2. A follow-up email summary of the above conference call was sent out by the organizational leaders both to capture any employees not present, and to give all employees a written explanation, which would give all staff more time to digest the information presented.
  3. A process document was sent out to all staff. On receipt and reading, all employees were required to electronically sign the document to provide proof of understanding, and also add any comments or suggestions.
  4. All comments and suggestions were collated and reviewed and process changes made where applicable, with the changes to the process document communicated back and acknowledged through the same electronic signing channel.
  5. A “helpline” number was established for 7 days to ensure that any staff questions over process anomalies could be answered, and giving a point of contact for queries over acquiring or disposal of consumable and local recycling options. This line was directed to an employee with EMS responsibility, who also had experience of mapping the original process.
  6. After 7 days, the CEO sent a circular email thanking all staff for cooperation, feedback, and suggestions, declaring that the process was now finalized and underway. The objectives, measurement periods, and establishment of a KPI (key performance indicator) was also communicated, and the initiative formally commenced.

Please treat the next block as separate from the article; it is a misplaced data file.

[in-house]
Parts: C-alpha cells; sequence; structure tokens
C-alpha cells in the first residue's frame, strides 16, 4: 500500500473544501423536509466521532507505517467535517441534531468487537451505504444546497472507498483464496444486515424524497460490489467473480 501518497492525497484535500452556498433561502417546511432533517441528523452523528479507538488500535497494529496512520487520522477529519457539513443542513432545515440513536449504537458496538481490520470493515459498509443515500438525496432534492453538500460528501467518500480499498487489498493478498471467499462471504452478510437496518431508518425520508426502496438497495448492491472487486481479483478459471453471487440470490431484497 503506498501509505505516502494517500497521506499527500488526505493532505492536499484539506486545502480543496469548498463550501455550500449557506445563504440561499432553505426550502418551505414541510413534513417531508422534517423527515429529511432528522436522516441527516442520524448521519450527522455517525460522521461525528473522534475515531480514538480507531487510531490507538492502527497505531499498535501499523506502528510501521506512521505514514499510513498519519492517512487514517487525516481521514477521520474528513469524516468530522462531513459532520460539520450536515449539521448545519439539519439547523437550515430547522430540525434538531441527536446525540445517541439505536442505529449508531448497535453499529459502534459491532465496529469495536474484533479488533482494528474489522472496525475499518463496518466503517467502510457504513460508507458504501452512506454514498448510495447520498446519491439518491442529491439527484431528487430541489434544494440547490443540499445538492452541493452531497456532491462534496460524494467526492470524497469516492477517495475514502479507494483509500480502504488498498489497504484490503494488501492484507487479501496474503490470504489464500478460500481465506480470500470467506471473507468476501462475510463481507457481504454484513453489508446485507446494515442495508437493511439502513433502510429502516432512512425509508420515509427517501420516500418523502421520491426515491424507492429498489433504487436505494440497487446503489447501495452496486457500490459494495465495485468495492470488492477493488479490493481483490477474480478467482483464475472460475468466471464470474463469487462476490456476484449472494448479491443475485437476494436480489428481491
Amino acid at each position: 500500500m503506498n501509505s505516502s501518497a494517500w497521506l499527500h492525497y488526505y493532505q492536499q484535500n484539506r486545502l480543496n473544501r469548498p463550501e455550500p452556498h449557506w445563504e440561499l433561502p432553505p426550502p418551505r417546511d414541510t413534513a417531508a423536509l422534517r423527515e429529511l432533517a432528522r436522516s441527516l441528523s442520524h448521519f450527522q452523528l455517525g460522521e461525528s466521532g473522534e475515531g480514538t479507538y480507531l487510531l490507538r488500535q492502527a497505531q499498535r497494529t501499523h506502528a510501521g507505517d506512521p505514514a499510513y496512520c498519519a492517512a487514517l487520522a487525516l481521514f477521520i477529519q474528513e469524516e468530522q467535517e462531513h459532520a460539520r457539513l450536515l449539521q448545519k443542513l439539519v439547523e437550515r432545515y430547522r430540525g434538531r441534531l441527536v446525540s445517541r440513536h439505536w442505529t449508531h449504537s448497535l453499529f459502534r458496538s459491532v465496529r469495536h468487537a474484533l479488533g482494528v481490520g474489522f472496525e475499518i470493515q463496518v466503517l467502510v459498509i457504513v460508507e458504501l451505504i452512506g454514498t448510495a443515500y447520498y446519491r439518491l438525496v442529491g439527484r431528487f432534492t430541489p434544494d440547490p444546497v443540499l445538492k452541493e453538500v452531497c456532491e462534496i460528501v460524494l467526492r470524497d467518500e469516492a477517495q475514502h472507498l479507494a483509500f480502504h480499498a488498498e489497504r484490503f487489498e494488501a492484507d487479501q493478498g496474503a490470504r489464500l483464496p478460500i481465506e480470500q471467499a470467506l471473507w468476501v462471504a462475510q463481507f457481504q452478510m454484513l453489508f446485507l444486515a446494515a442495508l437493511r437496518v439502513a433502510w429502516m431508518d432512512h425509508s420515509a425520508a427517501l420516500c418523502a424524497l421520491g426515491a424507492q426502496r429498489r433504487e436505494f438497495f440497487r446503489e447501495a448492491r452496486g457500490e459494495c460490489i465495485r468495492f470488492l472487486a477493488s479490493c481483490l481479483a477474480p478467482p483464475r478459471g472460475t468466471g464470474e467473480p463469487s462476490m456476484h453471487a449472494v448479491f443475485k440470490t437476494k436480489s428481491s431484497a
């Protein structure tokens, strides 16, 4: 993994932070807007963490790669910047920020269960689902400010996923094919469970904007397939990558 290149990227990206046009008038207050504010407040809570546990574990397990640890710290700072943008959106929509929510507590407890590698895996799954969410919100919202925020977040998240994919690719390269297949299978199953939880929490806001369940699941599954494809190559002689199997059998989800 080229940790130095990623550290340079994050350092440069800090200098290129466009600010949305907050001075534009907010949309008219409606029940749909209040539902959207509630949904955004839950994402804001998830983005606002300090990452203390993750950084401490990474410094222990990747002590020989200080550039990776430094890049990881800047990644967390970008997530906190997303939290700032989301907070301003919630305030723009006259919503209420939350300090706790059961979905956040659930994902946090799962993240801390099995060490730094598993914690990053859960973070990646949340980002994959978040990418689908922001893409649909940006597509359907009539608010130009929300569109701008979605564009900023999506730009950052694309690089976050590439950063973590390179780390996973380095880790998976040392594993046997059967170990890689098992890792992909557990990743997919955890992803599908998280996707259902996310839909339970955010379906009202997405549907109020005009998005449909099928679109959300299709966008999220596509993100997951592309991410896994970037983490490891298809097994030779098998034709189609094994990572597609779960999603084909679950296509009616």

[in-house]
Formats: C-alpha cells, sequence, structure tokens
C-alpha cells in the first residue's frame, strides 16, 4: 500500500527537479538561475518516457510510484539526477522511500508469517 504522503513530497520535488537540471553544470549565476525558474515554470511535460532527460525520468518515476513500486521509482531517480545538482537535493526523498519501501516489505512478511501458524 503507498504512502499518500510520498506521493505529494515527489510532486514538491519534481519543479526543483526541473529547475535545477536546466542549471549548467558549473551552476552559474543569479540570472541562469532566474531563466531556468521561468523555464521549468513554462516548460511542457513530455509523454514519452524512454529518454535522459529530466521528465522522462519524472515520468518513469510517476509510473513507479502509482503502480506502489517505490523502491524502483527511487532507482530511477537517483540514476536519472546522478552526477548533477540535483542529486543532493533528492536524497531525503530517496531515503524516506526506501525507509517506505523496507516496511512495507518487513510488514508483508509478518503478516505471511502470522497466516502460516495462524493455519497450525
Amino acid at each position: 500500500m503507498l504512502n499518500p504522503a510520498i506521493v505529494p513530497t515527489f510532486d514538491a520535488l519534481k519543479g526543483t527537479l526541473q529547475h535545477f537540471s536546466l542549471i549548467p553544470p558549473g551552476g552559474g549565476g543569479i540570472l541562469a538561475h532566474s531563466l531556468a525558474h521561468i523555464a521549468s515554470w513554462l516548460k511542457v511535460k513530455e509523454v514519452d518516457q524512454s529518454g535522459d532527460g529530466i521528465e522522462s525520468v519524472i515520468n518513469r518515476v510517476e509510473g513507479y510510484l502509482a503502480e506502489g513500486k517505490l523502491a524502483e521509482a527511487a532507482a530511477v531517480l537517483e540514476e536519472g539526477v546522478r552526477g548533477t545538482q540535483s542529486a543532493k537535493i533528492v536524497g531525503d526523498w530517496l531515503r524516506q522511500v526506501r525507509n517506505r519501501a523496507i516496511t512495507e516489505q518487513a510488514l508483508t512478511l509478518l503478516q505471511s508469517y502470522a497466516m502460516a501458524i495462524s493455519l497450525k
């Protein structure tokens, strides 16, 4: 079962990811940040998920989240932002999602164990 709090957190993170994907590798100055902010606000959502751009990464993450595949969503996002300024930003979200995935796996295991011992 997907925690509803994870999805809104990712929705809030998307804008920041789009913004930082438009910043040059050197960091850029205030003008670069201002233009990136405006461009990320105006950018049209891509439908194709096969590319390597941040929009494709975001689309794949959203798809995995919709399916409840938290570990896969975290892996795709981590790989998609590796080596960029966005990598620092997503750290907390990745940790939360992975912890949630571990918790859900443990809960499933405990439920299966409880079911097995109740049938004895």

It was found that this process was implemented smoothly, the staff’s understanding of the “why and how” seemed to be excellent, and the KPIs in time supported this. Other projects that had been approached with a lesser or less well-planned level of communication were not so effective, however. So, what lessons can we learn from these two outcomes?

Communication: Ensuring an effective outcome

It became clear to me that three elements stood above all others when ensuring the effectiveness of communication of issues within the EMS: leadership involvement, quality of communication, and ensuring a loop exists to verify, improve, and execute the process. Concentrate on these matters, and you have a greater chance of your communication being effective; disregard them, and your results and subsequent performance against objectives will suffer. Ultimately, the future of the planet and its environment can be affected positively or negatively by the success of your EMS, its initiatives, and the communication related to it.

Download this free presentation: Why ISO 14001? to obtain better awareness of the standard.

Advisera John Nolan
John Nolan
John Nolan is a Fellow of the Institute of Leaders and Managers in the United Kingdom, and Prince 2 accredited with a background in Engineering and Electronics and Data Storage and Transfer. Having studied and qualified as both a Mechanical and Electronic Engineer, he has spent the last 15 years designing and delivering Quality Systems and projects across many sectors in the UK, including both national and local government.